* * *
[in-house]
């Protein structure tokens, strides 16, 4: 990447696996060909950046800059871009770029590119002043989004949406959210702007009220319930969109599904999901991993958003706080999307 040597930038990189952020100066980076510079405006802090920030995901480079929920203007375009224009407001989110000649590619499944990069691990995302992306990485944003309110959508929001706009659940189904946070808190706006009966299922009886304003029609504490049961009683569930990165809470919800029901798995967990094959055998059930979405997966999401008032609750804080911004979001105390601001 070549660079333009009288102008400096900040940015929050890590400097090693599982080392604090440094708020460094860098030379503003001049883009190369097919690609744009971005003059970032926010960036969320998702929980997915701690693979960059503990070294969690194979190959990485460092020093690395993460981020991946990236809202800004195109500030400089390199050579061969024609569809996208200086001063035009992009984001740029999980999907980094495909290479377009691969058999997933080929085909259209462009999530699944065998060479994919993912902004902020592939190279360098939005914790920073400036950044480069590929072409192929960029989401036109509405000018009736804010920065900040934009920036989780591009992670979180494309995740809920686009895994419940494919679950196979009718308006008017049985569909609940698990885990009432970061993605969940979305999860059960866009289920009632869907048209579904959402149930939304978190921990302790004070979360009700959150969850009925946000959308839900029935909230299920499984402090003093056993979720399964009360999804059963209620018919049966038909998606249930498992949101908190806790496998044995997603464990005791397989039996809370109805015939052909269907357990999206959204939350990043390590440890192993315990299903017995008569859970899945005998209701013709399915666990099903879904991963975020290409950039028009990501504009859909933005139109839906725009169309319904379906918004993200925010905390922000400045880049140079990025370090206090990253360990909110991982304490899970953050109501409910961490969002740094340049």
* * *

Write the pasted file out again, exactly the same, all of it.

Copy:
[in-house]
């Protein structure tokens, strides 16, 4: 990447696996060909950046800059871009770029590119002043989004949406959210702007009220319930969109599904999901991993958003706080999307 040597930038990189952020100066980076510079405006802090920030995901480079929920203007375009224009407001989110000649590619499944990069691990995302992306990485944003309110959508929001706009659940189904946070808190706006009966299922009886304003029609504490049961009683569930990165809470919800029901798995967990094959055998059930979405997966999401008032609750804080911004979001105390601001 070549660079333009009288102008400096900040940015929050890590400097090693599982080392604090440094708020460094860098030379503003001049883009190369097919690609744009971005003059970032926010960036969320998702929980997915701690693979960059503990070294969690194979190959990485460092020093690395993460981020991946990236809202800004195109500030400089390199050579061969024609569809996208200086001063035009992009984001740029999980999907980094495909290479377009691969058999997933080929085909259209462009999530699944065998060479994919993912902004902020592939190279360098939005914790920073400036950044480069590929072409192929960029989401036109509405000018009736804010920065900040934009920036989780591009992670979180494309995740809920686009895994419940494919679950196979009718308006008017049985569909609940698990885990009432970061993605969940979305999860059960866009289920009632869907048209579904959402149930939304978190921990302790004070979360009700959150969850009925946000959308839900029935909230299920499984402090003093056993979720399964009360999804059963209620018919049966038909998606249930498992949101908190806790496998044995997603464990005791397989039996809370109805015939052909269907357990999206959204939350990043390590440890192993315990299903017995008569859970899945005998209701013709399915666990099903879904991963975020290409950039028009990501504009859909933005139109839906725009169309319904379906918004993200925010905390922000400045880049140079990025370090206090990253360990909110991982304490899970953050109501409910961490969002740094340049």